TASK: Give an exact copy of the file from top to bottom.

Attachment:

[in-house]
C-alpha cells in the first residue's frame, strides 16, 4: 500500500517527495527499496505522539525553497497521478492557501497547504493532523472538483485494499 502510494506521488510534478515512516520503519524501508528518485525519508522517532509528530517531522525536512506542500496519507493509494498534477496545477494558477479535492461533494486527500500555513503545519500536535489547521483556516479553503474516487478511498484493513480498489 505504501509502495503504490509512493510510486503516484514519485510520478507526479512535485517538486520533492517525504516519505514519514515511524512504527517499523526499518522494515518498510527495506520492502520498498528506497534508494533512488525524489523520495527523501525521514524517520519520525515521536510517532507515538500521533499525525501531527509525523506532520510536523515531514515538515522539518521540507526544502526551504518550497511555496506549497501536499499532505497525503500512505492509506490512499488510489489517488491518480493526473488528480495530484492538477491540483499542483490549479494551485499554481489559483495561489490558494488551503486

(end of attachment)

[in-house]
C-alpha cells in the first residue's frame, strides 16, 4: 500500500517527495527499496505522539525553497497521478492557501497547504493532523472538483485494499 502510494506521488510534478515512516520503519524501508528518485525519508522517532509528530517531522525536512506542500496519507493509494498534477496545477494558477479535492461533494486527500500555513503545519500536535489547521483556516479553503474516487478511498484493513480498489 505504501509502495503504490509512493510510486503516484514519485510520478507526479512535485517538486520533492517525504516519505514519514515511524512504527517499523526499518522494515518498510527495506520492502520498498528506497534508494533512488525524489523520495527523501525521514524517520519520525515521536510517532507515538500521533499525525501531527509525523506532520510536523515531514515538515522539518521540507526544502526551504518550497511555496506549497501536499499532505497525503500512505492509506490512499488510489489517488491518480493526473488528480495530484492538477491540483499542483490549479494551485499554481489559483495561489490558494488551503486